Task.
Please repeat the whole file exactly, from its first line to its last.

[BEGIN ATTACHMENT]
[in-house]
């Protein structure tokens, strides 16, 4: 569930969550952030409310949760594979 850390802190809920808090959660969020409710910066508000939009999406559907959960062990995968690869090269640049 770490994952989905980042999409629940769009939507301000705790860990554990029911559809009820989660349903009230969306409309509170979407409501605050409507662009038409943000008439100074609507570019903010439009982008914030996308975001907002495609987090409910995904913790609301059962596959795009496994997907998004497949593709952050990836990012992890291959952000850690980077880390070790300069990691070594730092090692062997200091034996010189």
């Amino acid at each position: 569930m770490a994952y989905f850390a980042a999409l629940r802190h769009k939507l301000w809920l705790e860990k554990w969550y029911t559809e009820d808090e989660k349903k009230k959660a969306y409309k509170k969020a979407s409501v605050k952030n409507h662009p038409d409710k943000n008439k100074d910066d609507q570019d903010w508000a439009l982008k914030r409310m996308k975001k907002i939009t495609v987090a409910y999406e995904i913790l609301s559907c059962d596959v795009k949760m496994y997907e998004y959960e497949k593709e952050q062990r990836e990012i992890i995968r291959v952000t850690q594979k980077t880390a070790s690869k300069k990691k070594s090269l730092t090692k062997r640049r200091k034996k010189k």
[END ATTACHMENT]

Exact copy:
[in-house]
């Protein structure tokens, strides 16, 4: 569930969550952030409310949760594979 850390802190809920808090959660969020409710910066508000939009999406559907959960062990995968690869090269640049 770490994952989905980042999409629940769009939507301000705790860990554990029911559809009820989660349903009230969306409309509170979407409501605050409507662009038409943000008439100074609507570019903010439009982008914030996308975001907002495609987090409910995904913790609301059962596959795009496994997907998004497949593709952050990836990012992890291959952000850690980077880390070790300069990691070594730092090692062997200091034996010189």
């Amino acid at each position: 569930m770490a994952y989905f850390a980042a999409l629940r802190h769009k939507l301000w809920l705790e860990k554990w969550y029911t559809e009820d808090e989660k349903k009230k959660a969306y409309k509170k969020a979407s409501v605050k952030n409507h662009p038409d409710k943000n008439k100074d910066d609507q570019d903010w508000a439009l982008k914030r409310m996308k975001k907002i939009t495609v987090a409910y999406e995904i913790l609301s559907c059962d596959v795009k949760m496994y997907e998004y959960e497949k593709e952050q062990r990836e990012i992890i995968r291959v952000t850690q594979k980077t880390a070790s690869k300069k990691k070594s090269l730092t090692k062997r640049r200091k034996k010189k």